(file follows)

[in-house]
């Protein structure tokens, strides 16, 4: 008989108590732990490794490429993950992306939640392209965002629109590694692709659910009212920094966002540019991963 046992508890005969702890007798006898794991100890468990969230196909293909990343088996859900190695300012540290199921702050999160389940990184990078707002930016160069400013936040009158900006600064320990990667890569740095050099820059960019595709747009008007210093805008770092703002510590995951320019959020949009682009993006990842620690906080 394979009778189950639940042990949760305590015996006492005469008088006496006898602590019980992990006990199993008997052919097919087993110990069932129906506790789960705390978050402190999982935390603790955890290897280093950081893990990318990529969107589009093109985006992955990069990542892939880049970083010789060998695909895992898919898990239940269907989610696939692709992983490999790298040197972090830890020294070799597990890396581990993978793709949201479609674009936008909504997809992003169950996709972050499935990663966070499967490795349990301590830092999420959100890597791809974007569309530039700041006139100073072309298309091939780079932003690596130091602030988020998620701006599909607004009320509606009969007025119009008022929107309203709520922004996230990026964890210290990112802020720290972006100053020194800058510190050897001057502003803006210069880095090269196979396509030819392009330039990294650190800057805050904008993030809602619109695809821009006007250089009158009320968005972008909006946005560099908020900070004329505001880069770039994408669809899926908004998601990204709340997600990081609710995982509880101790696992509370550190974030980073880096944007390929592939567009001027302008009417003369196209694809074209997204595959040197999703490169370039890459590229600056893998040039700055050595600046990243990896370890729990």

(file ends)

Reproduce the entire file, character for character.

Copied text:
[in-house]
């Protein structure tokens, strides 16, 4: 008989108590732990490794490429993950992306939640392209965002629109590694692709659910009212920094966002540019991963 046992508890005969702890007798006898794991100890468990969230196909293909990343088996859900190695300012540290199921702050999160389940990184990078707002930016160069400013936040009158900006600064320990990667890569740095050099820059960019595709747009008007210093805008770092703002510590995951320019959020949009682009993006990842620690906080 394979009778189950639940042990949760305590015996006492005469008088006496006898602590019980992990006990199993008997052919097919087993110990069932129906506790789960705390978050402190999982935390603790955890290897280093950081893990990318990529969107589009093109985006992955990069990542892939880049970083010789060998695909895992898919898990239940269907989610696939692709992983490999790298040197972090830890020294070799597990890396581990993978793709949201479609674009936008909504997809992003169950996709972050499935990663966070499967490795349990301590830092999420959100890597791809974007569309530039700041006139100073072309298309091939780079932003690596130091602030988020998620701006599909607004009320509606009969007025119009008022929107309203709520922004996230990026964890210290990112802020720290972006100053020194800058510190050897001057502003803006210069880095090269196979396509030819392009330039990294650190800057805050904008993030809602619109695809821009006007250089009158009320968005972008909006946005560099908020900070004329505001880069770039994408669809899926908004998601990204709340997600990081609710995982509880101790696992509370550190974030980073880096944007390929592939567009001027302008009417003369196209694809074209997204595959040197999703490169370039890459590229600056893998040039700055050595600046990243990896370890729990």